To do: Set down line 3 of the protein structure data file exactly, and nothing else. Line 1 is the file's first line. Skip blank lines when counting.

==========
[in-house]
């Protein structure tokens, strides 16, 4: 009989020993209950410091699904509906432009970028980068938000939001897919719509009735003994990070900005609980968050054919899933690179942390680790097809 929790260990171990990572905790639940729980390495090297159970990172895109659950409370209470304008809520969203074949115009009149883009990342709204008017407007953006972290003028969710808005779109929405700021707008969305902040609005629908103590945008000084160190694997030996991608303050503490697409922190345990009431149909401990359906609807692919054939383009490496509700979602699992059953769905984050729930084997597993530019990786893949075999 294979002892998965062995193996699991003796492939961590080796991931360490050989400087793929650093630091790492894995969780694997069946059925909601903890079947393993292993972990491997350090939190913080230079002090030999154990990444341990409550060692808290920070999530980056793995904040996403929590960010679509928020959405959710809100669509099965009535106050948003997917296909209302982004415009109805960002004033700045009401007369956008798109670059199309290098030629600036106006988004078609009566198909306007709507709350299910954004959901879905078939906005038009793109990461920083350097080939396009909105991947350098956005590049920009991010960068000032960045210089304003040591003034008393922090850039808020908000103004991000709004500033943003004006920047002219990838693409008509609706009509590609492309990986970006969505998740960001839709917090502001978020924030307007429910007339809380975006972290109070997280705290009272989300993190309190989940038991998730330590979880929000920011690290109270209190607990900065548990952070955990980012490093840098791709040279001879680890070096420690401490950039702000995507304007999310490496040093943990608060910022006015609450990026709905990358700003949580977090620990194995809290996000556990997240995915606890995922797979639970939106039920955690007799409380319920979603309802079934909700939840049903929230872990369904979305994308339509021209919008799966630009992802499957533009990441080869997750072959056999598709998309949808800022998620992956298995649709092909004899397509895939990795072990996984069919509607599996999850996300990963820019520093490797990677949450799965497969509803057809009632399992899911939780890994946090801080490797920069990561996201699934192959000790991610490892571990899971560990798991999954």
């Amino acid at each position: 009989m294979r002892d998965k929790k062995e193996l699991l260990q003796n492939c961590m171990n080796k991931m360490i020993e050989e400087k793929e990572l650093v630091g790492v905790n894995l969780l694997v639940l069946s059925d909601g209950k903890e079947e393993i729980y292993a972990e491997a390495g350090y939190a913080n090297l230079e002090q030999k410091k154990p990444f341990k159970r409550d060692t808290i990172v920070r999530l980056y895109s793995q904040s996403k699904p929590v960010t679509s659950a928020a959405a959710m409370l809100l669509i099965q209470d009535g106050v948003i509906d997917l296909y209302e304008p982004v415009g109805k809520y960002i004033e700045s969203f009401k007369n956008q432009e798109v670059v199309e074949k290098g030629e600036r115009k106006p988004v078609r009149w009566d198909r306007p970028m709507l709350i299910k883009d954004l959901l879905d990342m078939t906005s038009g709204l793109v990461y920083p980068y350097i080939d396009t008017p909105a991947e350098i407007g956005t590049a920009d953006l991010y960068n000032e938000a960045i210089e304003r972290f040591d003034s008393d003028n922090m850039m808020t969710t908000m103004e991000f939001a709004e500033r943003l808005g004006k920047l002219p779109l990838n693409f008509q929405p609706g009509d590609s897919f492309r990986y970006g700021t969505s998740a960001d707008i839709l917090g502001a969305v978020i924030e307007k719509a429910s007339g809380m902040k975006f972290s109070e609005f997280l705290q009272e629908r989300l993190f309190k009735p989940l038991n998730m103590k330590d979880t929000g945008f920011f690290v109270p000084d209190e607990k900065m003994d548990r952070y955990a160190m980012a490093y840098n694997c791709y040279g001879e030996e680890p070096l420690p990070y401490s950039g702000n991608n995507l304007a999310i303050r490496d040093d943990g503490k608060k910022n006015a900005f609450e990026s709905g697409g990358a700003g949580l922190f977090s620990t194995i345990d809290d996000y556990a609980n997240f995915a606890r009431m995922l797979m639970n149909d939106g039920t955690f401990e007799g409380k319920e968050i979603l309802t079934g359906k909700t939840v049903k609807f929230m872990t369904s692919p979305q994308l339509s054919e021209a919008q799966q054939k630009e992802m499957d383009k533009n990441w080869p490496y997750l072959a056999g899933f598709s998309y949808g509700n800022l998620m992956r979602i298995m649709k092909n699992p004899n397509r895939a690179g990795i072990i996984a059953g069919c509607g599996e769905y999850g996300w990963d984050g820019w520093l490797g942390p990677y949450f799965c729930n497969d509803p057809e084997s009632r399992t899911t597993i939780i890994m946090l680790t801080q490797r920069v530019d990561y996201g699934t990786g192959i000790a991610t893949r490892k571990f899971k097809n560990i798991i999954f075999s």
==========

């Amino acid at each position: 009989m294979r002892d998965k929790k062995e193996l699991l260990q003796n492939c961590m171990n080796k991931m360490i020993e050989e400087k793929e990572l650093v630091g790492v905790n894995l969780l694997v639940l069946s059925d909601g209950k903890e079947e393993i729980y292993a972990e491997a390495g350090y939190a913080n090297l230079e002090q030999k410091k154990p990444f341990k159970r409550d060692t808290i990172v920070r999530l980056y895109s793995q904040s996403k699904p929590v960010t679509s659950a928020a959405a959710m409370l809100l669509i099965q209470d009535g106050v948003i509906d997917l296909y209302e304008p982004v415009g109805k809520y960002i004033e700045s969203f009401k007369n956008q432009e798109v670059v199309e074949k290098g030629e600036r115009k106006p988004v078609r009149w009566d198909r306007p970028m709507l709350i299910k883009d954004l959901l879905d990342m078939t906005s038009g709204l793109v990461y920083p980068y350097i080939d396009t008017p909105a991947e350098i407007g956005t590049a920009d953006l991010y960068n000032e938000a960045i210089e304003r972290f040591d003034s008393d003028n922090m850039m808020t969710t908000m103004e991000f939001a709004e500033r943003l808005g004006k920047l002219p779109l990838n693409f008509q929405p609706g009509d590609s897919f492309r990986y970006g700021t969505s998740a960001d707008i839709l917090g502001a969305v978020i924030e307007k719509a429910s007339g809380m902040k975006f972290s109070e609005f997280l705290q009272e629908r989300l993190f309190k009735p989940l038991n998730m103590k330590d979880t929000g945008f920011f690290v109270p000084d209190e607990k900065m003994d548990r952070y955990a160190m980012a490093y840098n694997c791709y040279g001879e030996e680890p070096l420690p990070y401490s950039g702000n991608n995507l304007a999310i303050r490496d040093d943990g503490k608060k910022n006015a900005f609450e990026s709905g697409g990358a700003g949580l922190f977090s620990t194995i345990d809290d996000y556990a609980n997240f995915a606890r009431m995922l797979m639970n149909d939106g039920t955690f401990e007799g409380k319920e968050i979603l309802t079934g359906k909700t939840v049903k609807f929230m872990t369904s692919p979305q994308l339509s054919e021209a919008q799966q054939k630009e992802m499957d383009k533009n990441w080869p490496y997750l072959a056999g899933f598709s998309y949808g509700n800022l998620m992956r979602i298995m649709k092909n699992p004899n397509r895939a690179g990795i072990i996984a059953g069919c509607g599996e769905y999850g996300w990963d984050g820019w520093l490797g942390p990677y949450f799965c729930n497969d509803p057809e084997s009632r399992t899911t597993i939780i890994m946090l680790t801080q490797r920069v530019d990561y996201g699934t990786g192959i000790a991610t893949r490892k571990f899971k097809n560990i798991i999954f075999s």